I want to go back to the tale of the IPA. If you were one of the people who loved this story and found something intriguing in the telling of it, that speaks to something very human. We have our idea of the past and how it created the world, and we hold pieces of that past close to our hearts. This lends itself to what we look for in something like an IPA. Ryan told me about how much he liked juice when he was little, and then he raved about his favorite IPA. I want it frickin juicy. I want a big bouquet up on my nose. I want it to be full, oily, citrusy on my mouth. And then I want a nice sweet kind of backbone to it that fights some of that bitterness and maybe masks a little bit of the alcohol. He goes on to discuss one of his favorite hops. For me, Citra is a great sound, like the most beautiful bass drum or snare youve ever heard. But you gotta have a full kit to play a rhythm. This is becoming a staple for what drinkers expect when they hear West Coast IPA.
Though I can certainly appreciate a juicy IPA, Im not the type of person to bite into a grapefruit and think juicy. Ive always preferred an IPA with a more-complex malt bill, as is closer to what an East Coast IPA tends to be, though they are still very much hop forward. Sam says, As far as malty backbone is concerned, usually what I like to see is a lot of wheat characteristic. I think that really emphasizes a lot of the hops. Maybe anywhere from 10 to 20 percent kind of accentuates that head retention mouth feel, really compliments a lot of that hop profile bitterness, kind of counteracts it just a little bit.
Everybodys on their own search to get the newest and greatest and most extreme, and I think its kind of not becoming great. There should be a new movement to get to representation of what used to happen. Thats just wishful thinkingits getting kind of out of control now. And thats true for the majority of breweries in the nation, but something is popping up now called the Midwest IPA. This works to balance the alpha acids of the hops with the sweetness of the malt in a more even fashion, typically leaving the hops as the hi-hat cymbal on the palate that plays in rhythm to the malt. They have the hop profile expected in IPAs, but that profile isnt necessarily center stage.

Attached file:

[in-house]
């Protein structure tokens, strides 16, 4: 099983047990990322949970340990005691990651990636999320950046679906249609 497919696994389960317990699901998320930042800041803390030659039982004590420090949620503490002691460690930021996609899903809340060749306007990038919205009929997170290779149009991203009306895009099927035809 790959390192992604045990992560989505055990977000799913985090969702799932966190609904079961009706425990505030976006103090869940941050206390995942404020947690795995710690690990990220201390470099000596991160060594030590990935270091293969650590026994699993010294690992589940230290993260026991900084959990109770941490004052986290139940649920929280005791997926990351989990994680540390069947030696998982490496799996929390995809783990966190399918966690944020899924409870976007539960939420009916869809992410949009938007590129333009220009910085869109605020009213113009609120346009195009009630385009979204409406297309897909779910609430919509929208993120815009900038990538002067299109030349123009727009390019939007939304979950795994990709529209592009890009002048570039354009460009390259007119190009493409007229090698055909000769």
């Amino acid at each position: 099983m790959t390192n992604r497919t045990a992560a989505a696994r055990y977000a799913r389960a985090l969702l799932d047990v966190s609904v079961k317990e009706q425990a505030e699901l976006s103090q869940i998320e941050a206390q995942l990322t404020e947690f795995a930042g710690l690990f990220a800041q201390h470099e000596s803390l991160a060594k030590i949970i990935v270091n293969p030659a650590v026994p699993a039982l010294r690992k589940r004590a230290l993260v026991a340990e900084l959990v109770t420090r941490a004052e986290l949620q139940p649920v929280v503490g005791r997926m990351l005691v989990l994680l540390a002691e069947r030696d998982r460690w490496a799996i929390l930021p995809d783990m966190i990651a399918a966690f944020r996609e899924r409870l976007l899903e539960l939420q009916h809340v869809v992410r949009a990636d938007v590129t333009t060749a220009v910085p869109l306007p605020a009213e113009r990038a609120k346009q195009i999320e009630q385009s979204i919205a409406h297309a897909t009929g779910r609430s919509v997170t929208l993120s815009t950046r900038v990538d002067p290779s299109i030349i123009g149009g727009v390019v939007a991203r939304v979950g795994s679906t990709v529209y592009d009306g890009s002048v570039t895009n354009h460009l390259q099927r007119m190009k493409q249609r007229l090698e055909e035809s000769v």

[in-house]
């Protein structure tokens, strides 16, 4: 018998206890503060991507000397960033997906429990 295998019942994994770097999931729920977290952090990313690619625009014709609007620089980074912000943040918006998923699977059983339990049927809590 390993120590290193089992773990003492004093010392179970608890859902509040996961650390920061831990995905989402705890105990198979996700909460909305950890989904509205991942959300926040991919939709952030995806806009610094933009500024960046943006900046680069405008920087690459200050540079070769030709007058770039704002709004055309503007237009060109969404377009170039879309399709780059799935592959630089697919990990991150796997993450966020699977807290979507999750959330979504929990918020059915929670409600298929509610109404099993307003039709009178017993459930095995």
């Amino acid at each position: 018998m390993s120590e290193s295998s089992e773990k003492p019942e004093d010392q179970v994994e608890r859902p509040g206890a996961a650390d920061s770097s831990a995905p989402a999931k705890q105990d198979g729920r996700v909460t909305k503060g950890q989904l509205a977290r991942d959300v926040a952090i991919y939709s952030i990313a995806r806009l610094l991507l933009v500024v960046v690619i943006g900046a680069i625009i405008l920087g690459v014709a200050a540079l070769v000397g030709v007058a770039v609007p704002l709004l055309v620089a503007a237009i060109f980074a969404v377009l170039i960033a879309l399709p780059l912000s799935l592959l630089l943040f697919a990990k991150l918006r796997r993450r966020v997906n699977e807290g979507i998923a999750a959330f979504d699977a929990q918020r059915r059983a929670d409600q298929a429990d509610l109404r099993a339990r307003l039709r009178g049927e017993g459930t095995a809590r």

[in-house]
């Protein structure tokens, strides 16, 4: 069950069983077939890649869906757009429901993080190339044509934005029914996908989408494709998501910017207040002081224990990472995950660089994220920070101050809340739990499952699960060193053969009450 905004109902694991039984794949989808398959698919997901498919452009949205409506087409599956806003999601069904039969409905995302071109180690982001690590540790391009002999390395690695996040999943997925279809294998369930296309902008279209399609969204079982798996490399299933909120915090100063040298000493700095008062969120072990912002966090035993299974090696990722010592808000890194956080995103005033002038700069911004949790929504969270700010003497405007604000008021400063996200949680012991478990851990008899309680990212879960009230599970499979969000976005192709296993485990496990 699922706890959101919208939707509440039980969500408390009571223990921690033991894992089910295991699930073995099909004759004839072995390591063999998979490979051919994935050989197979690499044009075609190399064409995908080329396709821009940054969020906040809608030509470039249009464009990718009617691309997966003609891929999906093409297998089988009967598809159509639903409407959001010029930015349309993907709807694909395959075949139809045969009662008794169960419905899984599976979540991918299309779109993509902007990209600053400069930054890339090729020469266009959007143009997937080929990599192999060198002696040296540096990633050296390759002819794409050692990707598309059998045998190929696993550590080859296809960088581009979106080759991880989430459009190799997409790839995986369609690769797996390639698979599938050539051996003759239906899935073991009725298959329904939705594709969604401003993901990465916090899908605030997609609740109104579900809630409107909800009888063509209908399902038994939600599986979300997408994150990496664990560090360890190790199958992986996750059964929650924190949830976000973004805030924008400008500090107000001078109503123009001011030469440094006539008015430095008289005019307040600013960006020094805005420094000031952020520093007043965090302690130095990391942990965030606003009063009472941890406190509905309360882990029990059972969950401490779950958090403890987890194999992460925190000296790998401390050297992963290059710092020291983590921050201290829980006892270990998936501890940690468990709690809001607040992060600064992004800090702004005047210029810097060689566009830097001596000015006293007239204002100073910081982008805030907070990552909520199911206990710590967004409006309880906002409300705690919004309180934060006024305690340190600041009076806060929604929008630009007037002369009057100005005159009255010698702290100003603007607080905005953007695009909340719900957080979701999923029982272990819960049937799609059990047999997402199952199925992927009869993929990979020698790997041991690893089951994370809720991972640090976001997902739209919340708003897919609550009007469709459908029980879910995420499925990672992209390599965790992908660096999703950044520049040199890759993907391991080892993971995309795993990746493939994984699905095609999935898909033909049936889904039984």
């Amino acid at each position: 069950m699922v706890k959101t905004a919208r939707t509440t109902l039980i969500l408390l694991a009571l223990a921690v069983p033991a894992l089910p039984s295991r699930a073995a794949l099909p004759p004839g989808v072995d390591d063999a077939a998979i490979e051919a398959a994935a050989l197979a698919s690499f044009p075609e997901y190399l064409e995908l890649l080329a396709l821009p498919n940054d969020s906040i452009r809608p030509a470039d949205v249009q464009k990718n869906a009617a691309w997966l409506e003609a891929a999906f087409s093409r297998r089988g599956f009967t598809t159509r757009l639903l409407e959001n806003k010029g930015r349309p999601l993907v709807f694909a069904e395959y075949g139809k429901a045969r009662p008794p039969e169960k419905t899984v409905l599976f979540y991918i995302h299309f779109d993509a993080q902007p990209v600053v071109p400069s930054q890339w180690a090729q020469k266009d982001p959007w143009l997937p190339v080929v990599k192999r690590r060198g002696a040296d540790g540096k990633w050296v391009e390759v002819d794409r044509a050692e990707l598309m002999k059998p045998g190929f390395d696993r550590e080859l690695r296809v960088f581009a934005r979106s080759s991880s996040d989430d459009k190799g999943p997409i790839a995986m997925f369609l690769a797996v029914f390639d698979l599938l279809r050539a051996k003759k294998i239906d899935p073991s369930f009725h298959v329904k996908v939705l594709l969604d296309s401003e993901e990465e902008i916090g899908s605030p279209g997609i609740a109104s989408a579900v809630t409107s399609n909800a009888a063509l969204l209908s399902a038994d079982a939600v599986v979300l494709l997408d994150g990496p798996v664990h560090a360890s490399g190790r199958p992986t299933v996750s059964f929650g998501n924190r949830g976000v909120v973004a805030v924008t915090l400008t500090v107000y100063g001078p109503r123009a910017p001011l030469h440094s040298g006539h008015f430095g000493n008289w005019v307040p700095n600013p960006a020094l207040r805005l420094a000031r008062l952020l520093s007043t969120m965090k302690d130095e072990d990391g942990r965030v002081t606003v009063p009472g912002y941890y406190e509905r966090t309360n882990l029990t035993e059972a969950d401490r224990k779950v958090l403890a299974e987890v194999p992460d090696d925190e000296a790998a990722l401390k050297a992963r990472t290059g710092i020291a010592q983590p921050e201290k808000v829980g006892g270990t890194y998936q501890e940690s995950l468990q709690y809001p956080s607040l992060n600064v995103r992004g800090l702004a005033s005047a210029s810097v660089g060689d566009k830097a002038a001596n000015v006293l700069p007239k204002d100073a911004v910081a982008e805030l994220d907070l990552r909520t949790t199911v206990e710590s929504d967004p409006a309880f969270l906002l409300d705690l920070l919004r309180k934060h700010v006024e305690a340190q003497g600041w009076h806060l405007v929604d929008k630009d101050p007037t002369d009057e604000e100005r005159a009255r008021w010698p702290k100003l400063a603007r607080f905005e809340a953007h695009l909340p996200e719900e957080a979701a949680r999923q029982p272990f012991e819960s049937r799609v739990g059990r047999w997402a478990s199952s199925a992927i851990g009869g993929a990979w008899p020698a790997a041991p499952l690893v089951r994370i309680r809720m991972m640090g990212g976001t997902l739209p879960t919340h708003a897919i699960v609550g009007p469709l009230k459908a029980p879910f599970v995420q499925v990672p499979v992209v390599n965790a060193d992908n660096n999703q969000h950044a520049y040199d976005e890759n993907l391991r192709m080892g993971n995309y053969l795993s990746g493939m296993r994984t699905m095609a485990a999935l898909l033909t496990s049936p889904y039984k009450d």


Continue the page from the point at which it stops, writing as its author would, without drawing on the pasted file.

Historically speaking, Midwest IPAs are getting closer to what IPAs used to be alongside Session IPAs. Drinking an IPA wasnt a hot-sauce guzzling competition, but something to be enjoyed without worry of waking up the next morning in your neighbors flower garden spooning a rather attractive garden gnome. Call me a traditionalist, but Im looking forward to new-school brewing taking some tips from the old dogs. That isnt to say your preference for something with a bit more bite is wrong. Its the beer you dig. But when everyone is doing the same beer just to see how hoppy they can go, its not only uninteresting, its stagnant.
Heres to moving forward. Cheers!
Kyle Jacobson is a copy editor for Madison Essentials, and a writer and beer enthusiast (sometimes all at once) living in Sun Prairie, Wisconsin.
Check out Tokyo Sauna and Fantasy Factory from Karben4 and Hausgeist and Sauer Kirche from 3rd Sign.
Ryan Kogas favorite IPAs in the Midwest:
TODD THE AXE MAN
Surly Brewing Company
3 FLOYDS BREWING COMPANY IPAS
Sam Greens favorite IPAs in Wisconsin:
MKE (one of the best in Wisconsin to date)
Other Wisconsin IPAs:
BUNNY GREEN TOE
Lake Louie (A true-blood IPA)
Port Huron (A stand-up Midwest IPA)